Supply Chain Management In Healthcare

Posted in Operations & IT Articles, Total Reads: 1291 , Published on 23 August 2012

Healthcare spending accounts for substantial share in GDP and has increased rapidly over the years. Rising healthcare costs has become a major concern not only for individual patients or families but also for companies and for governments all over the world. This is primarily because companies have to provide allowances for healthcare expenditures of their employees and governments have to fund healthcare programs, trainings, infrastructure and research and development.

This rapidly increasing healthcare costs can be contained by identifying and eliminating the vast amount of inefficiencies existing in healthcare supply chain. Supply chain strategies are important to realize the competitive capabilities.As long as supply chain remains disorganized or incompetents, costs are bound to rise and that too in-exorbitantly.

Considerable amount of costs savings can be made through filling the gaps in healthcare supply chain and the savings made can then be transferred to patients in form of reduced bills. This article identifies three major areas in healthcare supply chain which needs substantial improvement: -[1] Misalignment or conflict of interests of healthcare agents and lack of incentives or motivation for alignment [2] Supply intensive healthcare procedures and lack of collaboration among multiple healthcare providers and [3] Lack of automation in various healthcare transactions , purchase order placements , monitoring inventory level etc.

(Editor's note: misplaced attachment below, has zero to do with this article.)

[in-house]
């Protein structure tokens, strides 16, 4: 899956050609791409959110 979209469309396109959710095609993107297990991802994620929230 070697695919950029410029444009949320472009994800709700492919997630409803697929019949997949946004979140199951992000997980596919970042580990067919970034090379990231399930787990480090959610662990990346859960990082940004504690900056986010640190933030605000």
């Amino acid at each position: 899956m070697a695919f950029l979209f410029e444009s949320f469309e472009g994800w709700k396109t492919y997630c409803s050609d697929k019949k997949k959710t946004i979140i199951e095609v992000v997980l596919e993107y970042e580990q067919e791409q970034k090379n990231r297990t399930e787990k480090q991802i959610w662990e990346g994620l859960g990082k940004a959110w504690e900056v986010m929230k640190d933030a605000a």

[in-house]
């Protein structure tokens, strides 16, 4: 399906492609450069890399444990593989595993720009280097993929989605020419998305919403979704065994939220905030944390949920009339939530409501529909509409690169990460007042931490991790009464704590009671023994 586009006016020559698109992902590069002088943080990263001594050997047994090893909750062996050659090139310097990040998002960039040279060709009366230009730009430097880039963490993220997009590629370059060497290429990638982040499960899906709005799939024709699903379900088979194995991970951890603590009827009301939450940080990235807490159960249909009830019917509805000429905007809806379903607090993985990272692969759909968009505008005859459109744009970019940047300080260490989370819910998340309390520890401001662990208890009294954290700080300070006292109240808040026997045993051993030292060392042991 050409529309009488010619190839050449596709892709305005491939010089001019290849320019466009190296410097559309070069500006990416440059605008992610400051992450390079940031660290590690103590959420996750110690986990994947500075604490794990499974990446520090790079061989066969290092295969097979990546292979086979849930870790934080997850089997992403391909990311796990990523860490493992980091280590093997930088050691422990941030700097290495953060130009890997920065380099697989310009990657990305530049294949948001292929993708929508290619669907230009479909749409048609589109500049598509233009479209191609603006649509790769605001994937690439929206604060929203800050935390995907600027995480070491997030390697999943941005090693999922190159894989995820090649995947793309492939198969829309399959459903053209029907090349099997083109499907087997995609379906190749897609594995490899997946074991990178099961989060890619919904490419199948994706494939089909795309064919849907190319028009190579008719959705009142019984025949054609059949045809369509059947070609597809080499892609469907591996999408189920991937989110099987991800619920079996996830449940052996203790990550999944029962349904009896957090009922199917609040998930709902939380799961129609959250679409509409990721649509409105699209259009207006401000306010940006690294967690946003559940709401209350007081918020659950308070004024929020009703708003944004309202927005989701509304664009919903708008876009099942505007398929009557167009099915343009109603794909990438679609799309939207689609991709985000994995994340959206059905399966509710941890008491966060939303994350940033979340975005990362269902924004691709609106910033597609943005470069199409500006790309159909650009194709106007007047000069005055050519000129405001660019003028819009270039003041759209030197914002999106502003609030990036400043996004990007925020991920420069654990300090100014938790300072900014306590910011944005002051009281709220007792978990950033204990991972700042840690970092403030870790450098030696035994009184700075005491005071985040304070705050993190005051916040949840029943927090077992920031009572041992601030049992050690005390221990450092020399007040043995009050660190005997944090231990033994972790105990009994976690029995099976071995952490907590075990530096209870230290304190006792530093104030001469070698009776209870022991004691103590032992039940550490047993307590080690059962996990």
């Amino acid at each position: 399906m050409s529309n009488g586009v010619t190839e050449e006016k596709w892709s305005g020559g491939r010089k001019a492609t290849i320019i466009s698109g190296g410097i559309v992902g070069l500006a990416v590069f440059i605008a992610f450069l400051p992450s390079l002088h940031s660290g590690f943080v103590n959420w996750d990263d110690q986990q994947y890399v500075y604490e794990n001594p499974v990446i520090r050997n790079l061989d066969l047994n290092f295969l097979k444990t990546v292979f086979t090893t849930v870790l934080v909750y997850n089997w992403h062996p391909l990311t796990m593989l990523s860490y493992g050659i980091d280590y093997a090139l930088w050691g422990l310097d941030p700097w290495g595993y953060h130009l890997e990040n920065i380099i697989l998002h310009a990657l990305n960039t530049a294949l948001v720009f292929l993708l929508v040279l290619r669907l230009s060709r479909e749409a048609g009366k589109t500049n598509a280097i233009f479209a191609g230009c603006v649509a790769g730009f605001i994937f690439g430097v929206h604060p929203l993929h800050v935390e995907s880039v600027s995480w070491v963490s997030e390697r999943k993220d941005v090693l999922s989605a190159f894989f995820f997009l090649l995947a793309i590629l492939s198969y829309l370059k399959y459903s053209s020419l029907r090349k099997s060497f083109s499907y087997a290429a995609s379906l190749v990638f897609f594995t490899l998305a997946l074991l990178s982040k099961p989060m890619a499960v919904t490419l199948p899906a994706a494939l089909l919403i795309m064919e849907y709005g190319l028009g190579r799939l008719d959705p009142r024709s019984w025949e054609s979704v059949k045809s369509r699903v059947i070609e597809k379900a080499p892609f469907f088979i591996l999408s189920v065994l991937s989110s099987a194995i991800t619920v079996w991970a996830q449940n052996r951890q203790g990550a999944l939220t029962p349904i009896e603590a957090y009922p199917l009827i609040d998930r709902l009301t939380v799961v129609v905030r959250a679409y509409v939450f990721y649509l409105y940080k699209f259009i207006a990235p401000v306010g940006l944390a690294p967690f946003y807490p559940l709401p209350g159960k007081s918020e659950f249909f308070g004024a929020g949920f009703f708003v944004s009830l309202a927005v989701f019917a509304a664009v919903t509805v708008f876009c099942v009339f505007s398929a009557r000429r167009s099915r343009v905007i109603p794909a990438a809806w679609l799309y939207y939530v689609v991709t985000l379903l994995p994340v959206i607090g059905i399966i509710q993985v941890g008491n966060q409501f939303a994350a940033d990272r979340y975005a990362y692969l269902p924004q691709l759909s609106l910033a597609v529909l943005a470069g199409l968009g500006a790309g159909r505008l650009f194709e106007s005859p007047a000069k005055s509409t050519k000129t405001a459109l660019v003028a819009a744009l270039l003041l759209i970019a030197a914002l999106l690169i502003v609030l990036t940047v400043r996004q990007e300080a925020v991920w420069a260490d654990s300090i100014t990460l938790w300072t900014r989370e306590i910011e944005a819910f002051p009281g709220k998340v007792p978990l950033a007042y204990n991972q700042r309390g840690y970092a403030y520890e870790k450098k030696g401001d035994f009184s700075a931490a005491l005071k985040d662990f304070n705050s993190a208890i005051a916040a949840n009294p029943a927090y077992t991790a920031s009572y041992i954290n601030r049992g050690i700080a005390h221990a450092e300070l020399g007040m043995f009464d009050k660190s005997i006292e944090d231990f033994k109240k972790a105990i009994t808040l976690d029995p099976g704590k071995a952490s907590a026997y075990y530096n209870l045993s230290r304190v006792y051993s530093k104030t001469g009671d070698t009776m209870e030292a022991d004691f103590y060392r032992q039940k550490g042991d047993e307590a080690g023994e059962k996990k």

This article also suggests the models that can be implemented in order to resolve these issues. The requirements and challenges associated with implementation of each of these models have also been discussed. Throughout this article, an equally important concept that has been emphasized upon is ingraining the concept of sustainability in all these models.

The article draws references from number of studies, surveys, publications and other works made in the field of healthcare sector and the challenges facing the sector. The aim of this article is to highlight the gross inefficiencies and to help implement sustainable practice models that can eliminate these inefficiencies.